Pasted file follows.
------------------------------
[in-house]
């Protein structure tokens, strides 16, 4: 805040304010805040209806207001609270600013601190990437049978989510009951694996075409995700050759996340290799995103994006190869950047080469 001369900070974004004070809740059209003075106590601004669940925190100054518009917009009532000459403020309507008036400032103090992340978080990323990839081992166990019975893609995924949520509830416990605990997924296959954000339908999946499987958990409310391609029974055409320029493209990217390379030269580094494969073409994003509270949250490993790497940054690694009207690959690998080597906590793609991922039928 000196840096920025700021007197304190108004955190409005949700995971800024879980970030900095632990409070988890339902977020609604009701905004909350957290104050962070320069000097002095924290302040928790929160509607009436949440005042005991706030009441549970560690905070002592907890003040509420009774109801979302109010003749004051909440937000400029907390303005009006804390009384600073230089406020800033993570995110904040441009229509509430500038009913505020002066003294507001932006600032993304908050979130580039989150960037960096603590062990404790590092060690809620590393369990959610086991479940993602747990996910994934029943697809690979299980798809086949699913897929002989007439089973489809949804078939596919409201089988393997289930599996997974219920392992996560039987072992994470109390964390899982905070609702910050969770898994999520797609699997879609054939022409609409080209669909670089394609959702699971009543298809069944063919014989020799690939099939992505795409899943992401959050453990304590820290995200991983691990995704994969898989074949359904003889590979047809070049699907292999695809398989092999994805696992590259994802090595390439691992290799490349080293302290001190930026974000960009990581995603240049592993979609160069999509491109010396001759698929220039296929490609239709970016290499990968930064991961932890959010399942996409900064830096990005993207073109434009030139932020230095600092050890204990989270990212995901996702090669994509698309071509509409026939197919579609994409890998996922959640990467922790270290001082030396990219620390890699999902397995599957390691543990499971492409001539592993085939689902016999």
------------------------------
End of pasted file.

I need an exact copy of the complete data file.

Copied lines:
[in-house]
């Protein structure tokens, strides 16, 4: 805040304010805040209806207001609270600013601190990437049978989510009951694996075409995700050759996340290799995103994006190869950047080469 001369900070974004004070809740059209003075106590601004669940925190100054518009917009009532000459403020309507008036400032103090992340978080990323990839081992166990019975893609995924949520509830416990605990997924296959954000339908999946499987958990409310391609029974055409320029493209990217390379030269580094494969073409994003509270949250490993790497940054690694009207690959690998080597906590793609991922039928 000196840096920025700021007197304190108004955190409005949700995971800024879980970030900095632990409070988890339902977020609604009701905004909350957290104050962070320069000097002095924290302040928790929160509607009436949440005042005991706030009441549970560690905070002592907890003040509420009774109801979302109010003749004051909440937000400029907390303005009006804390009384600073230089406020800033993570995110904040441009229509509430500038009913505020002066003294507001932006600032993304908050979130580039989150960037960096603590062990404790590092060690809620590393369990959610086991479940993602747990996910994934029943697809690979299980798809086949699913897929002989007439089973489809949804078939596919409201089988393997289930599996997974219920392992996560039987072992994470109390964390899982905070609702910050969770898994999520797609699997879609054939022409609409080209669909670089394609959702699971009543298809069944063919014989020799690939099939992505795409899943992401959050453990304590820290995200991983691990995704994969898989074949359904003889590979047809070049699907292999695809398989092999994805696992590259994802090595390439691992290799490349080293302290001190930026974000960009990581995603240049592993979609160069999509491109010396001759698929220039296929490609239709970016290499990968930064991961932890959010399942996409900064830096990005993207073109434009030139932020230095600092050890204990989270990212995901996702090669994509698309071509509409026939197919579609994409890998996922959640990467922790270290001082030396990219620390890699999902397995599957390691543990499971492409001539592993085939689902016999």